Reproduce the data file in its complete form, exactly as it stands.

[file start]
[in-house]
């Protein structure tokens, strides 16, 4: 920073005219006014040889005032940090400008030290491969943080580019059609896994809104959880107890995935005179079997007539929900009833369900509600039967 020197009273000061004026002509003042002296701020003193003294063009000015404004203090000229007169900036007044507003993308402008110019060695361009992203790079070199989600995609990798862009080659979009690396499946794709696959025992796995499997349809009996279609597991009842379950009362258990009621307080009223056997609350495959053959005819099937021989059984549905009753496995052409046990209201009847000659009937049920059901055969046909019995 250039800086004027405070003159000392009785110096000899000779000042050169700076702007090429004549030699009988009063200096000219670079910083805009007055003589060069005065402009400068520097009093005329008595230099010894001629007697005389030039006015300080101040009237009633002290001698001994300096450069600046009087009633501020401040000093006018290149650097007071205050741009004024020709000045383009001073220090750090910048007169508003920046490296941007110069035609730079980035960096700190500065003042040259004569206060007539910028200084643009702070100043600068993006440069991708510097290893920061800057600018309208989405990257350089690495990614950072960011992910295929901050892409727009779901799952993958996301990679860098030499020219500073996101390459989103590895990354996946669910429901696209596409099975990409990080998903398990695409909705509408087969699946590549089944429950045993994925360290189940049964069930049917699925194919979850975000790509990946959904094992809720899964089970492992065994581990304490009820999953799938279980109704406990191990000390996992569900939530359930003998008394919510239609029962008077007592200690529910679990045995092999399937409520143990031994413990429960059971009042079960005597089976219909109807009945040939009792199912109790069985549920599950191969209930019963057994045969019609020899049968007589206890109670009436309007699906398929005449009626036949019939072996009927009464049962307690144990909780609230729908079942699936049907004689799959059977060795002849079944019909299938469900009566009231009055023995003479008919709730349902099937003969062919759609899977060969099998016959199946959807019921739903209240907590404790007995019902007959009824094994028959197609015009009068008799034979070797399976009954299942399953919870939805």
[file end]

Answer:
[in-house]
């Protein structure tokens, strides 16, 4: 920073005219006014040889005032940090400008030290491969943080580019059609896994809104959880107890995935005179079997007539929900009833369900509600039967 020197009273000061004026002509003042002296701020003193003294063009000015404004203090000229007169900036007044507003993308402008110019060695361009992203790079070199989600995609990798862009080659979009690396499946794709696959025992796995499997349809009996279609597991009842379950009362258990009621307080009223056997609350495959053959005819099937021989059984549905009753496995052409046990209201009847000659009937049920059901055969046909019995 250039800086004027405070003159000392009785110096000899000779000042050169700076702007090429004549030699009988009063200096000219670079910083805009007055003589060069005065402009400068520097009093005329008595230099010894001629007697005389030039006015300080101040009237009633002290001698001994300096450069600046009087009633501020401040000093006018290149650097007071205050741009004024020709000045383009001073220090750090910048007169508003920046490296941007110069035609730079980035960096700190500065003042040259004569206060007539910028200084643009702070100043600068993006440069991708510097290893920061800057600018309208989405990257350089690495990614950072960011992910295929901050892409727009779901799952993958996301990679860098030499020219500073996101390459989103590895990354996946669910429901696209596409099975990409990080998903398990695409909705509408087969699946590549089944429950045993994925360290189940049964069930049917699925194919979850975000790509990946959904094992809720899964089970492992065994581990304490009820999953799938279980109704406990191990000390996992569900939530359930003998008394919510239609029962008077007592200690529910679990045995092999399937409520143990031994413990429960059971009042079960005597089976219909109807009945040939009792199912109790069985549920599950191969209930019963057994045969019609020899049968007589206890109670009436309007699906398929005449009626036949019939072996009927009464049962307690144990909780609230729908079942699936049907004689799959059977060795002849079944019909299938469900009566009231009055023995003479008919709730349902099937003969062919759609899977060969099998016959199946959807019921739903209240907590404790007995019902007959009824094994028959197609015009009068008799034979070797399976009954299942399953919870939805």